In the 21st century, a growing number of people are spending as many years in retirement as they did at work. We all spend the occasional idle moment dreaming of what those days will be like, having the freedom to do the things we want to do, reacquainting ourselves with long-delayed hobbies and enjoying the company of grandchildren in a home where decades of memories have been made.

For those of us who are fortunate enough to live into our 80s and 90s, there is, however, a less idyllic side to consider. Inevitably, we become a less agile in later years, and that can lead to difficulties with things we once took for granted, such as getting in and out of bed, taking a bath or even going up and down the stairs.

Future proof your home

Given the choice, the vast majority of older people would prefer to avoid the aggravation and stress of a house move, especially one that is borne of necessity. Future-proofing your home for retirement is all about thinking ahead and making those changes that will ensure your house can remain your home whatever challenges the years ahead might have in store.

It is all about looking at every area of your house from a pragmatic perspective and asking yourself how you would manage to carry out everyday tasks if you were, for example, using a wheelchair. Let’s take a room-by-room look at some of the things you might want to consider.

Bathroom

Even the most sprightly of us will admit that it is easy to slip while getting in and out of a bathtub. It’s little wonder that this is the most common room in which to take a tumble. There are plenty of options when it comes to making your bathroom safer, depending on your needs and your budget. For example, installing grab bars beside the toilet and in the shower cubicle makes a lot of sense, as it is inexpensive and the work can be done in a matter of minutes.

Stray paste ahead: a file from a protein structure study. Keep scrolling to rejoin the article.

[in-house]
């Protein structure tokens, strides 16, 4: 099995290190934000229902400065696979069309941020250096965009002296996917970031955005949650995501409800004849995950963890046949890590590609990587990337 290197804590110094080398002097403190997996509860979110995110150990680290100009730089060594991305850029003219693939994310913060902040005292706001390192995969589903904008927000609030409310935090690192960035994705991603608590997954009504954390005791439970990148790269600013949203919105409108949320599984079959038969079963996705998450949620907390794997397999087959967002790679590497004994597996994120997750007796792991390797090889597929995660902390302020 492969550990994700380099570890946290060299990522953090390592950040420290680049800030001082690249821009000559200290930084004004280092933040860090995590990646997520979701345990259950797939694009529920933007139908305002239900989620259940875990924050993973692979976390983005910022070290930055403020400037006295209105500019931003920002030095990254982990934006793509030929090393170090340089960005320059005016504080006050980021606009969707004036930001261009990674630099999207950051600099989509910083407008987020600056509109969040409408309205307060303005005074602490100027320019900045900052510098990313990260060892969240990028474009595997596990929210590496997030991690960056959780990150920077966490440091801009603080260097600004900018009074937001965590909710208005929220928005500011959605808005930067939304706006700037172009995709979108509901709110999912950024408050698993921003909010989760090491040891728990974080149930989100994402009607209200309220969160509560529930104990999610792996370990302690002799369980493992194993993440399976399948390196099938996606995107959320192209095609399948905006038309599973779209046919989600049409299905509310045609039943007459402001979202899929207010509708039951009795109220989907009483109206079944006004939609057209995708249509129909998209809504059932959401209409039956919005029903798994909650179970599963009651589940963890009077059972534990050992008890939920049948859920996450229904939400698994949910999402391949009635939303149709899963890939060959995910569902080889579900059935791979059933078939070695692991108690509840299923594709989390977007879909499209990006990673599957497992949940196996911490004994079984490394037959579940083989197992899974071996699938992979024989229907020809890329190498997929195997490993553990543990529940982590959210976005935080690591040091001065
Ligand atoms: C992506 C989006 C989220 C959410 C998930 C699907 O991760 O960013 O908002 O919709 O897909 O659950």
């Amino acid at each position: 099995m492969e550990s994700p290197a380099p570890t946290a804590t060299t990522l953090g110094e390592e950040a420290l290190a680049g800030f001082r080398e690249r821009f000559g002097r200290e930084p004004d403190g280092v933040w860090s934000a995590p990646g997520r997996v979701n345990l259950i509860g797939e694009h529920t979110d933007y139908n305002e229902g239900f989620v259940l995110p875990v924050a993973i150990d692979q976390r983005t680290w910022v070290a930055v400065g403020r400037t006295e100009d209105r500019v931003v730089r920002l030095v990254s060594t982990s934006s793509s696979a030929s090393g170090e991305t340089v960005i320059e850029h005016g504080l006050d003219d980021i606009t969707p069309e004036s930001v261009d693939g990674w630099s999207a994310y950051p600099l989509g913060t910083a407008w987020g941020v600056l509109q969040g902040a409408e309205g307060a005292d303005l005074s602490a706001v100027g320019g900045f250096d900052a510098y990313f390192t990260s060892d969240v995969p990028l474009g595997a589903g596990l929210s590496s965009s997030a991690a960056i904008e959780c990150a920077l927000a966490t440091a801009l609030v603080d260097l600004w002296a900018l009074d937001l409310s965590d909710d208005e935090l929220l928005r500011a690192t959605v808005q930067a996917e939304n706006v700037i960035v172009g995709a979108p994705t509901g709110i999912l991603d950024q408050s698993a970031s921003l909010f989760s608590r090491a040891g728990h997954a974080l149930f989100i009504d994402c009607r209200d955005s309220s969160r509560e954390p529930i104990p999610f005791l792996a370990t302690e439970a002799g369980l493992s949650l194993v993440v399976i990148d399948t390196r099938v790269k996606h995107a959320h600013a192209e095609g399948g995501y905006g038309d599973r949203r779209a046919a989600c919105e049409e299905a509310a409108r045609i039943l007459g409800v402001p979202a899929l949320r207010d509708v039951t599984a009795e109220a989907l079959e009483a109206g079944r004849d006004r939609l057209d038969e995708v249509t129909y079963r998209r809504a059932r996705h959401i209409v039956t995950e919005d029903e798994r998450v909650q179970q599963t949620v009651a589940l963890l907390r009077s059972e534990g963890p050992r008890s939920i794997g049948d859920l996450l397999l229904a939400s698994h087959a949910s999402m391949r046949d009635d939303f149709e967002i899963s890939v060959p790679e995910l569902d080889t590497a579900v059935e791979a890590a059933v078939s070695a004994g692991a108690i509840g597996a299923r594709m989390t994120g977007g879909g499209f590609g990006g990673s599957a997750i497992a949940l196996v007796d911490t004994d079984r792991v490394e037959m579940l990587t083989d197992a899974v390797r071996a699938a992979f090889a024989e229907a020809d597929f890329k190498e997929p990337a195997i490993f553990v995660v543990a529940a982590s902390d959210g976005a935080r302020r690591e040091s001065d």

If you are someone who enjoys the luxury of a bath, there is no reason to forego the experience just because you are not as agile as you used to be. There are several different types of walk-in baths on the market, and while these are, of course, a little more costly to buy and install, it is an investment you will not regret.

Kitchen

Boiling kettles, hot ovens, bubbling saucepans – what could possibly go wrong in the kitchen? Here, the key is accessibility. For wheelchair users, a dropped worktop makes all the difference in the world so you can see what you are doing and not be overreaching. It is also worth investing in all those handy little gadgets like not-slip pads and bottle openers, just to make life that bit easier.

Bedroom

We are unlikely to be at our most alert first thing in the morning or last thing at night. Yet this is when we are faced with the task of getting in and out of bed, something that can become a real challenge in later years.

Mobility beds don’t just make things safer, they also mean you won’t be dreading the bedtime routine. And the even better news is that the sort on the market today look just like ordinary beds, so your bedroom will not take on the appearance of a hospital ward!

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